At present, there is only one topic dominating the headlines: COVID 19 - the Corona Pandemic. But between all the ever-increasing number of cases, circulations and hoarding stories, there was another news item that was received with interest by many manufacturers: The postponement of the MDR to 2021. But what exactly is behind this news? A closer look at the proposal of the EU Commission is worthwhile!
On April 3, 2020, the EU Commission published a communication in its virtual press room stating that, due to the coronavirus pandemic, it is proposing to postpone the date of application of the European Medical Device Regulation 2017/745 by one year to May 26, 2021. This is necessary due to the current demand for vital medical devices but also because of the high burden on national authorities, health care institutions and economic operators. However, the proposal has not yet been adopted and the postponement has not yet been finally secured. Moreover, it is in no way a matter of postponing all deadlines by one year. The amending regulation to the medical device regulation has packed a punch.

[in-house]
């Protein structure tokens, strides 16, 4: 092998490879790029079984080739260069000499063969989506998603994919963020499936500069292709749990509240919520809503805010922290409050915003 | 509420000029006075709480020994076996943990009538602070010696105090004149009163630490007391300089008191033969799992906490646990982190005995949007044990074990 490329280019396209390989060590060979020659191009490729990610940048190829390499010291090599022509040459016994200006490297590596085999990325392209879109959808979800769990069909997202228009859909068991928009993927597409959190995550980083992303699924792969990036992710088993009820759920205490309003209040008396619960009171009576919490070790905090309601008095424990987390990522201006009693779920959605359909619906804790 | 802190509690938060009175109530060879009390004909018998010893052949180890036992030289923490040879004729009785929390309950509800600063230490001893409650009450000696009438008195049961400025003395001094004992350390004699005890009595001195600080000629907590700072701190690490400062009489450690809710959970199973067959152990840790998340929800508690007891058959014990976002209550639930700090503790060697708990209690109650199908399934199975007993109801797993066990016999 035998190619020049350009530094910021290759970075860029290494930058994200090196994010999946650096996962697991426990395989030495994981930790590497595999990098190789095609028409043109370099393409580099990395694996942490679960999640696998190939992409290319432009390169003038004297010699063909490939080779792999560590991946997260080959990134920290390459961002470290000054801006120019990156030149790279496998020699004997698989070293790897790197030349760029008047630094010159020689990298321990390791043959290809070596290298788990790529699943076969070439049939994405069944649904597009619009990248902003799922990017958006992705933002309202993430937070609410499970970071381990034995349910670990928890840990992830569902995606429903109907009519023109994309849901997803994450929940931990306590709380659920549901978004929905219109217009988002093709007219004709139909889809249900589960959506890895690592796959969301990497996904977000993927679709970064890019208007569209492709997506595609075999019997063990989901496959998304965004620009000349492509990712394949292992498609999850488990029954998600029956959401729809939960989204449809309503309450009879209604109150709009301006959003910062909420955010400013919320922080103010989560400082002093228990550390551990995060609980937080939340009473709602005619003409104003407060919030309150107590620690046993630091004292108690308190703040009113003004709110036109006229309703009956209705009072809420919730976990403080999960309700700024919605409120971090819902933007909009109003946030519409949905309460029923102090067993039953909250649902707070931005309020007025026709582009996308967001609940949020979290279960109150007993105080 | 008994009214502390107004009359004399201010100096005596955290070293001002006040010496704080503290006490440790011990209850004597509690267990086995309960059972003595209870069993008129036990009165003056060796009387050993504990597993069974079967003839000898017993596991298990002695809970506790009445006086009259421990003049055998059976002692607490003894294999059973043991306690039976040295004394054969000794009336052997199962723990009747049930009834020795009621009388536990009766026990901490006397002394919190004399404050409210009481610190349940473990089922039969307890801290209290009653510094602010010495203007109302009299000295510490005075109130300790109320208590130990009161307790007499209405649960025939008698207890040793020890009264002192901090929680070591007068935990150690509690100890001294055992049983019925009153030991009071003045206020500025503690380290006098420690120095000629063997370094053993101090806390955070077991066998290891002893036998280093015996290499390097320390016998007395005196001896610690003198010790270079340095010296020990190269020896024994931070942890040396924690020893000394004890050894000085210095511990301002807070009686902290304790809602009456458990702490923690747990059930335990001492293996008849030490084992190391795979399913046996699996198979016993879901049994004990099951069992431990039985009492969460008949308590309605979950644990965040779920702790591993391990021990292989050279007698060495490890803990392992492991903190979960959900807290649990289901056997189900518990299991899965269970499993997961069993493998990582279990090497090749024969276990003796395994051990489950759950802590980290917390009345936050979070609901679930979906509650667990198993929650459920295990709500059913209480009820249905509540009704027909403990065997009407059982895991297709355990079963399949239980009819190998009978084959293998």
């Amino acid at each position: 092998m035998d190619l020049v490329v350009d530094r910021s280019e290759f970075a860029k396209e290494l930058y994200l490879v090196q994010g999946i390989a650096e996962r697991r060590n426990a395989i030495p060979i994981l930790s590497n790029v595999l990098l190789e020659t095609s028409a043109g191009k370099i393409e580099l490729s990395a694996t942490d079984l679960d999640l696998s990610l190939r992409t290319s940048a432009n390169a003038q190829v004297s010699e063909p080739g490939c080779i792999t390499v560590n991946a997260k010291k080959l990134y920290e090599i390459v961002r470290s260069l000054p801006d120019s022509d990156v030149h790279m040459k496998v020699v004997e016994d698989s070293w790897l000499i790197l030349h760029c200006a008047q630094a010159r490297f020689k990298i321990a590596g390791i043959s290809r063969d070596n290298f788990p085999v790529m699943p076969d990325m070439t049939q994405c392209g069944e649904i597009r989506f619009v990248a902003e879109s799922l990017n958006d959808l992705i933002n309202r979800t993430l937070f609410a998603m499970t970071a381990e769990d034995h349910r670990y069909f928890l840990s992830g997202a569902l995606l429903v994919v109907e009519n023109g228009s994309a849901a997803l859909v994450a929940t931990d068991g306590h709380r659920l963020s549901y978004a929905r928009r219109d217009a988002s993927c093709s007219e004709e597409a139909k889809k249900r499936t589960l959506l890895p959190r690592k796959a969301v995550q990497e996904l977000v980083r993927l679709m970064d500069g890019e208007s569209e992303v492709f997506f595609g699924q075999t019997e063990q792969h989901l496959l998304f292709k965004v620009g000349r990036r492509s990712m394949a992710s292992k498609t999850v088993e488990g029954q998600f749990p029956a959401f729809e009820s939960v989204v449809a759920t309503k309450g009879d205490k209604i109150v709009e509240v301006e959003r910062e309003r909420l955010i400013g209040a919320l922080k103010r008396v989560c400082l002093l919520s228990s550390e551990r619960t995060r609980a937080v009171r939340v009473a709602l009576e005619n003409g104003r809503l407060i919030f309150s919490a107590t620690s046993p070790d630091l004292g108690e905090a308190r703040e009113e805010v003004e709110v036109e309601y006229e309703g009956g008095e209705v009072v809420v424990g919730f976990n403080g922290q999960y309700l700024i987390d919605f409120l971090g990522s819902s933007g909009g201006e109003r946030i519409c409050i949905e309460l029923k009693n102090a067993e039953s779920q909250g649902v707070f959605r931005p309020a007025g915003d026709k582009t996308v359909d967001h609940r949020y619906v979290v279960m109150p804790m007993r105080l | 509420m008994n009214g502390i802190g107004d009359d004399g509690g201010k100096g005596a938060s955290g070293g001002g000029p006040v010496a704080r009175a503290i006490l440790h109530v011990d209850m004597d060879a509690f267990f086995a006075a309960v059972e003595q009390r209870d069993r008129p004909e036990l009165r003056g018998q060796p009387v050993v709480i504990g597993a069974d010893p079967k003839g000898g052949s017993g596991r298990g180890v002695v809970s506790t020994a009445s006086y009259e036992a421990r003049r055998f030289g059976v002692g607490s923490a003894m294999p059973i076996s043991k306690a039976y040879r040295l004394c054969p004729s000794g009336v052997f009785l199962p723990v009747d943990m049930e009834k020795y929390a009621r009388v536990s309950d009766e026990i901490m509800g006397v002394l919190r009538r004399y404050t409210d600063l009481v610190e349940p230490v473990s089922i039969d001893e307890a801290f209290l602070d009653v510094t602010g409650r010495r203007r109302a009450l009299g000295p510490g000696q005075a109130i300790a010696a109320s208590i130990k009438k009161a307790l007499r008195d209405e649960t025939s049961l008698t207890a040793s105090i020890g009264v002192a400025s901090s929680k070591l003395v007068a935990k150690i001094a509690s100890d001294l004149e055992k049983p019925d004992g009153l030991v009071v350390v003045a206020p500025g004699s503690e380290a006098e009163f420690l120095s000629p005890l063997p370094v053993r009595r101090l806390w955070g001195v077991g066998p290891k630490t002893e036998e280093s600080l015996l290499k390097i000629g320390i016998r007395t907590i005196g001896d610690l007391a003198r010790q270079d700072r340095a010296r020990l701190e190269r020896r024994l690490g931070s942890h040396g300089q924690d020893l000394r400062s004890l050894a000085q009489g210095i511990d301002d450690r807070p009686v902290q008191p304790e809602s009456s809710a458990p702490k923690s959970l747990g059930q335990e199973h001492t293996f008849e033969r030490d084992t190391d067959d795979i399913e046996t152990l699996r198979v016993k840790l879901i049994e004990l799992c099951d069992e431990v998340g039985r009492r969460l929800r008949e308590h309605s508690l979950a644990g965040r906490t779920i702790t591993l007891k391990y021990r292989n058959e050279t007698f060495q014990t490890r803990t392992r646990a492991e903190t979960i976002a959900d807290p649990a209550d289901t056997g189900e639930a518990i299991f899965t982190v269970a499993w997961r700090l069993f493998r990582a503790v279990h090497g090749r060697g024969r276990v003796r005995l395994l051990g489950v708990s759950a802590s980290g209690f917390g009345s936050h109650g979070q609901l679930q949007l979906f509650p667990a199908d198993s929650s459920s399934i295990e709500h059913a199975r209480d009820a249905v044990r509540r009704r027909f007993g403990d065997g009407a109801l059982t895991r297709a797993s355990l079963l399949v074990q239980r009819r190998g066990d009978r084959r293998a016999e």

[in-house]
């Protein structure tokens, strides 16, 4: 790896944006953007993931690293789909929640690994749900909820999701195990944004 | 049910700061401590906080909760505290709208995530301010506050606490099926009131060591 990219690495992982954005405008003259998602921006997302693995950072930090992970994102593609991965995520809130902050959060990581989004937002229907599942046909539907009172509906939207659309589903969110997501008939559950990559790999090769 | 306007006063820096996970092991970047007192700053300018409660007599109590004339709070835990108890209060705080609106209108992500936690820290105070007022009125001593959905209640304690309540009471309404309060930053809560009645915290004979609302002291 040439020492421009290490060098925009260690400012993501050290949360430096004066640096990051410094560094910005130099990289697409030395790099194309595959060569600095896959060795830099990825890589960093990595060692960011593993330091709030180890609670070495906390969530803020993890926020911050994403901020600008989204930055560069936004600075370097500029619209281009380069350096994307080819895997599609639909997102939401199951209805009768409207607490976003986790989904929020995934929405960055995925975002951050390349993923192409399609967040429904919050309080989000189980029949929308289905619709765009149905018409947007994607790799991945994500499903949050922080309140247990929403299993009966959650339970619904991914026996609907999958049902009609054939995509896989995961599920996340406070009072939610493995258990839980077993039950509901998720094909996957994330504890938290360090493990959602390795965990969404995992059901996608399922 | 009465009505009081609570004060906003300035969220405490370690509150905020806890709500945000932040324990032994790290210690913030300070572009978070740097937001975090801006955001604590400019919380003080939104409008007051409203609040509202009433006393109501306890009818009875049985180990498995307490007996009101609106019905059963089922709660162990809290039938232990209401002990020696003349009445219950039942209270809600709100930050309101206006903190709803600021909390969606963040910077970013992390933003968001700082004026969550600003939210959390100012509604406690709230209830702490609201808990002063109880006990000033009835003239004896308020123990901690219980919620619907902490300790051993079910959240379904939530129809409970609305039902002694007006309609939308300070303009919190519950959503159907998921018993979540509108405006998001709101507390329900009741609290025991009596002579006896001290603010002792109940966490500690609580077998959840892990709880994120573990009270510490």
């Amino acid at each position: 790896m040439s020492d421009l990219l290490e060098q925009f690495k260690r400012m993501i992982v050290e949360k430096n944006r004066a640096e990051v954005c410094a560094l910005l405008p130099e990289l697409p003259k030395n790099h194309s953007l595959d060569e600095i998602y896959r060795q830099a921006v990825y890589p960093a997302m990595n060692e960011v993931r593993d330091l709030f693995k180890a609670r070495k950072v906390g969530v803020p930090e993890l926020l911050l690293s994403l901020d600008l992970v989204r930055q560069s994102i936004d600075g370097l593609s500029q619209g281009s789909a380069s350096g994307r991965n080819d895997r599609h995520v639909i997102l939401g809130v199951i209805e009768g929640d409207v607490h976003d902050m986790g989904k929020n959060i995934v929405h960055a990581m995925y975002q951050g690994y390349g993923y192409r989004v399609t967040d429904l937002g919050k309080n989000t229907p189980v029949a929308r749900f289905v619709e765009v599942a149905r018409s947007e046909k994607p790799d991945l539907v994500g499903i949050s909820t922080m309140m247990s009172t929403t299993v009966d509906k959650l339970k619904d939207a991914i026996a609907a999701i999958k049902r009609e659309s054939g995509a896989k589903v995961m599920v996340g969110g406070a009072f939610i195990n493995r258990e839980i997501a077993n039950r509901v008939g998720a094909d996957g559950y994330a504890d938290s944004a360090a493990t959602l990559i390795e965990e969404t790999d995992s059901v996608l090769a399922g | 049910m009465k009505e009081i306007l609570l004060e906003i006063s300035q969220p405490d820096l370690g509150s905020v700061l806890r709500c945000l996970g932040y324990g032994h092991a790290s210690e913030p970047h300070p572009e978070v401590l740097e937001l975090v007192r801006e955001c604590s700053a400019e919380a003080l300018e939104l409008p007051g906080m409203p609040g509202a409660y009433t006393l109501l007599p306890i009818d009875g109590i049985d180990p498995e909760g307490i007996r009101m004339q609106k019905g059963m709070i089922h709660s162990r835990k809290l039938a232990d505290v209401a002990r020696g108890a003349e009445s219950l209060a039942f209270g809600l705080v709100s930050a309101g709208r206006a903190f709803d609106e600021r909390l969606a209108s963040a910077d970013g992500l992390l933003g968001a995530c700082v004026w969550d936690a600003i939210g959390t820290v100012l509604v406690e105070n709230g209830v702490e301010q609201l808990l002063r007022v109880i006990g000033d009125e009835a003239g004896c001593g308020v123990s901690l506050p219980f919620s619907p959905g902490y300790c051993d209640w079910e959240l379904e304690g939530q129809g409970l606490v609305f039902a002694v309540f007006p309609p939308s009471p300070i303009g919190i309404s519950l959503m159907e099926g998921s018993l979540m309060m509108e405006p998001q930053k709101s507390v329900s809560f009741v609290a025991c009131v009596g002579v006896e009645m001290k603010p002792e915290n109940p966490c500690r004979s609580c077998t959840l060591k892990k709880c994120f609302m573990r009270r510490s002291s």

What other hurdles still have to be taken?
The Commission proposal is currently passing the ordinary legislative procedure of the EU. The first reading in the European Council took place before Easter. The Council introduced further amendments to the proposal. There has not yet been a reading and approval by the Parliament, but this was expected on 16 April 2020. However, both the Council and the Commission recommend the adoption of the proposal and point out that this must be done before 26 May 2020, otherwise the directives would be revoked and thus the MDR would enter into force.
It's only a pleasure deferred!